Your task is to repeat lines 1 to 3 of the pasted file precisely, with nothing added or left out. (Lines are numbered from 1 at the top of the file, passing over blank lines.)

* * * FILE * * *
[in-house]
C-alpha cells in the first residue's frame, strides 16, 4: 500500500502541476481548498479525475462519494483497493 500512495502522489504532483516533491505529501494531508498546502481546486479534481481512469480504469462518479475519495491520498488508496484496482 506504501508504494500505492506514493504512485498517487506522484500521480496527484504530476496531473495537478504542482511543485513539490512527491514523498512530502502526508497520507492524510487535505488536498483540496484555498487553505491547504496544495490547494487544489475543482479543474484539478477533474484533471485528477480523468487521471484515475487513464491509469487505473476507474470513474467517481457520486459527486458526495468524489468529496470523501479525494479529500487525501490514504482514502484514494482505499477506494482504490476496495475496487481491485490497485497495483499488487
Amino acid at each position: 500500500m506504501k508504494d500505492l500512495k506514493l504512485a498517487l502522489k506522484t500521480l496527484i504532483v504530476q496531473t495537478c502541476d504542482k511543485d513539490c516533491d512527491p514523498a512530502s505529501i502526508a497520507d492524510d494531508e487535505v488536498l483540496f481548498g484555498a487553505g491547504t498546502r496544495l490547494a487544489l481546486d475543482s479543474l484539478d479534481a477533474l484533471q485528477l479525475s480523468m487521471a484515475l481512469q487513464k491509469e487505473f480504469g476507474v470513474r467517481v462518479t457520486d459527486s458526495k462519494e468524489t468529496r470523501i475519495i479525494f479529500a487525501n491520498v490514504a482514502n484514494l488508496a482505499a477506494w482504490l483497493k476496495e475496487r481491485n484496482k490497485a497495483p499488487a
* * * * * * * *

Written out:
[in-house]
C-alpha cells in the first residue's frame, strides 16, 4: 500500500502541476481548498479525475462519494483497493 500512495502522489504532483516533491505529501494531508498546502481546486479534481481512469480504469462518479475519495491520498488508496484496482 506504501508504494500505492506514493504512485498517487506522484500521480496527484504530476496531473495537478504542482511543485513539490512527491514523498512530502502526508497520507492524510487535505488536498483540496484555498487553505491547504496544495490547494487544489475543482479543474484539478477533474484533471485528477480523468487521471484515475487513464491509469487505473476507474470513474467517481457520486459527486458526495468524489468529496470523501479525494479529500487525501490514504482514502484514494482505499477506494482504490476496495475496487481491485490497485497495483499488487
Amino acid at each position: 500500500m506504501k508504494d500505492l500512495k506514493l504512485a498517487l502522489k506522484t500521480l496527484i504532483v504530476q496531473t495537478c502541476d504542482k511543485d513539490c516533491d512527491p514523498a512530502s505529501i502526508a497520507d492524510d494531508e487535505v488536498l483540496f481548498g484555498a487553505g491547504t498546502r496544495l490547494a487544489l481546486d475543482s479543474l484539478d479534481a477533474l484533471q485528477l479525475s480523468m487521471a484515475l481512469q487513464k491509469e487505473f480504469g476507474v470513474r467517481v462518479t457520486d459527486s458526495k462519494e468524489t468529496r470523501i475519495i479525494f479529500a487525501n491520498v490514504a482514502n484514494l488508496a482505499a477506494w482504490l483497493k476496495e475496487r481491485n484496482k490497485a497495483p499488487a